In one week a youth drug and alcohol service had nine referrals from Armidale - including a nine-year-old - for drug use.
But they were unable to assist because they were only funded to serve the Tamworth area.
The claims were made in evidence on Friday to a Special Commission of Inquiry into ice use in the New England and North West, which was held over two days in Moree.
Centacare executive manager Cigdem Watson, who is based in Narrabri and oversees the Youth Drug and Alcohol Service (YDAS), gave evidence to the final day of the inquiry.
The YDAS currently has a caseload of 45 in Tamworth and close to 30 in Narrabri, but Ms Watson said there's significantly more demand than what they're able to service, particularly in other areas of the region.
"In one week in Armidale alone, we had nine referrals come through for young people; a nine-year-old was one. Firstly, we can't service people under 10, and secondly, we're only funded for the Tamworth region, so we can't service someone in Armidale," she said.
The YDAS was established in 2018 to provide complex case management, psychosocial support and care coordination for young people aged between 10 and 19, over a 12-week intervention period, with an aftercare model for six months. Currently, the YDAS is only available in Tamworth and Narrabri.
"When designing the model, we chose 10 [as the age to start] because we were aware drug use in communities is sometimes less, but it is predominately around 10," Ms Watson told the commission.
"We hoped that we could service young people before they start to have problematic drug use.
"We are aware of some people younger than 10 being referred to our service, which we can't accommodate."
The commission heard that inter-generational drug use is a major problem in the area, particularly among the Indigenous population.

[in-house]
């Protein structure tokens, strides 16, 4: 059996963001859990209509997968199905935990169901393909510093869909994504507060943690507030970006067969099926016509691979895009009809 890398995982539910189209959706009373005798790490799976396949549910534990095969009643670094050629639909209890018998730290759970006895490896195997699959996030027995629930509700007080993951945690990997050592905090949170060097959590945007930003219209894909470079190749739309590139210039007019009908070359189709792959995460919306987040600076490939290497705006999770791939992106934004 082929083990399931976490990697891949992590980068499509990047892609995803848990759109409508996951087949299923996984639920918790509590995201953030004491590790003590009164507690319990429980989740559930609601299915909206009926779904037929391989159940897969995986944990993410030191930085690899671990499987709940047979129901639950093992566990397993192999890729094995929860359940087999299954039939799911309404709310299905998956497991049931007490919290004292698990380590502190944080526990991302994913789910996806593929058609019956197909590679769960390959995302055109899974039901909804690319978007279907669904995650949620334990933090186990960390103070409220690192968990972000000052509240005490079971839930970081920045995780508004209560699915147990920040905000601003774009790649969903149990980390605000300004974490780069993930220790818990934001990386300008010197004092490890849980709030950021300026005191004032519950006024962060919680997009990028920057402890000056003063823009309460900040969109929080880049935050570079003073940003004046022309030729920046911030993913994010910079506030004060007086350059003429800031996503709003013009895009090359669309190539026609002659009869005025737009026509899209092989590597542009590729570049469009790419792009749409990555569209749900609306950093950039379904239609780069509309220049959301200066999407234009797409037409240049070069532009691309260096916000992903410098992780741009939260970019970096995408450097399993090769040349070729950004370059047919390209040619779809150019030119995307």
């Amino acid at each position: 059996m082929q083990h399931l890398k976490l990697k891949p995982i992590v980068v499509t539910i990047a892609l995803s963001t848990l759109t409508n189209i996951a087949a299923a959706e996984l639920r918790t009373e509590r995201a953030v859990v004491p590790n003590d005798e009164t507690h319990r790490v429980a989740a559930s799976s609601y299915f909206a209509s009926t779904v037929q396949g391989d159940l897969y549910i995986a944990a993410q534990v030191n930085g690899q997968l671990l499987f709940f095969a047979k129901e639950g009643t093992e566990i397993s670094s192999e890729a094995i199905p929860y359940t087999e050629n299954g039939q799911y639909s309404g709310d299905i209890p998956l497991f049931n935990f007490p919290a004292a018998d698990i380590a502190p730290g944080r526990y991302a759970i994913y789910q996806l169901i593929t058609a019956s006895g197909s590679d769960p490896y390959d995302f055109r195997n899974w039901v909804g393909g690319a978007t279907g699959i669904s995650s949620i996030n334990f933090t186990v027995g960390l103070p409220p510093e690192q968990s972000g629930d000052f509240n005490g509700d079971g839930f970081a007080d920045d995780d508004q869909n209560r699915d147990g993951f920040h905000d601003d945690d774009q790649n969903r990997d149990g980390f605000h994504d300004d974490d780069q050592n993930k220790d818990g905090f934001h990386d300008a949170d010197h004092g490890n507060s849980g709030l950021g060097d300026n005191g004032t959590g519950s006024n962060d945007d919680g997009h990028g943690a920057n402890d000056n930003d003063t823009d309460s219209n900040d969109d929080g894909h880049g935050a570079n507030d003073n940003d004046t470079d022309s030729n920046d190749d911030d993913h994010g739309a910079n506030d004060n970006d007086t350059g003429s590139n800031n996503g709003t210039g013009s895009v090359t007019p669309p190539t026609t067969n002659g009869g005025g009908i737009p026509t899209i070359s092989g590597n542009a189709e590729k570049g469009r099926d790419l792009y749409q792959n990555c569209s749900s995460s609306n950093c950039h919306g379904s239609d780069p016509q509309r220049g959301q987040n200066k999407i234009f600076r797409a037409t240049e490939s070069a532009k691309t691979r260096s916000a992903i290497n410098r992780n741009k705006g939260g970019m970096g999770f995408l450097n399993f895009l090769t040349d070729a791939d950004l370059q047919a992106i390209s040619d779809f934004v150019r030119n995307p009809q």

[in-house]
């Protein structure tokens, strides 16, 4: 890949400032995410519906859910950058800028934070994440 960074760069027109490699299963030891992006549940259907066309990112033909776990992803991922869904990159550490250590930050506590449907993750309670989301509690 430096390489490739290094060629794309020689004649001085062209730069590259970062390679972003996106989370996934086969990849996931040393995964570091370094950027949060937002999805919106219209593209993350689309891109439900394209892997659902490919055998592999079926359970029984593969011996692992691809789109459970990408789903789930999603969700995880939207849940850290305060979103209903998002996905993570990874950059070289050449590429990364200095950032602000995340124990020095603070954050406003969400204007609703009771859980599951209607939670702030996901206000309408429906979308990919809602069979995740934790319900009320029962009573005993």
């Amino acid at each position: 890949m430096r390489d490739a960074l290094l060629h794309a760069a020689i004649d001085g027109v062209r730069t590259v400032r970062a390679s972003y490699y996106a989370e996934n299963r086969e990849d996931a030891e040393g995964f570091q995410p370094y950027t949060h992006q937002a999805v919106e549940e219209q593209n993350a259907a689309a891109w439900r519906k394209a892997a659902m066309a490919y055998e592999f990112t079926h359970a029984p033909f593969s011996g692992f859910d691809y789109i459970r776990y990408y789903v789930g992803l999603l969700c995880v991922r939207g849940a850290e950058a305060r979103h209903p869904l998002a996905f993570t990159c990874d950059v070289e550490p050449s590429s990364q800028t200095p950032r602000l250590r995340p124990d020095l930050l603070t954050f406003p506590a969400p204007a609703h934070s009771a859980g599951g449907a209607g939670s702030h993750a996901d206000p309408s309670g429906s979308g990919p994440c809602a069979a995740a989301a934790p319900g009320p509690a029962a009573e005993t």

Ms Watson said previously, Centacare was seeing a lot of grandparents raising children because their parents were using drugs but now, in towns like Walgett, grandparents are using ice as well.
"When FaCS [Family and Community Services] get involved, they used to place children with their grandparents, but now [the grandparents] are using it too, so it's becoming really difficult," she said.
"They're not really safe, there's no safe place for them. Their home is not safe."
One particular young person that the YDAS has been working with comes from a family with significant transgenerational trauma, substance abuse and related incarceration, and turned to using ice, bupe and injecting heroin after suffering a major trauma.
"Mum, along with four, possibly five older siblings, have significant mental health and drug use issues," Ms Watson told the inquiry.
"Mum doesn't use ice, but all the siblings do. They'd been in and out of jail and/or mental health facilities and are used to taking a lot of risks."
This young person is currently undergoing pharmacotherapy and will soon be heading to Newcastle to detox, having been through the YDAS program three times now.
"This is the first time someone in that family has been able to access a service such as ours and we're starting to see significant changes, so the young person is now feeling more empowered, re-engaged with school, looking at career options, wants to get into beauty therapy," Ms Watson said.
While the model is proving to have success, Ms Watson said the demand far outweighs their service reach, due to restricted funding and resources.
"If they had longer tenured contracts, I think that would really help, if they had more funding, that would help," she said.
"We've got staff that are ready to be able to take on and meet some of those demands but we haven't got the funding to employ them in those capacities to provide those services,"she said.
Ms Watson recommended the government provide more funding, re-introduce longer tenured contracts and less competitive tendering to enable greater service collaboration to tackle the issue.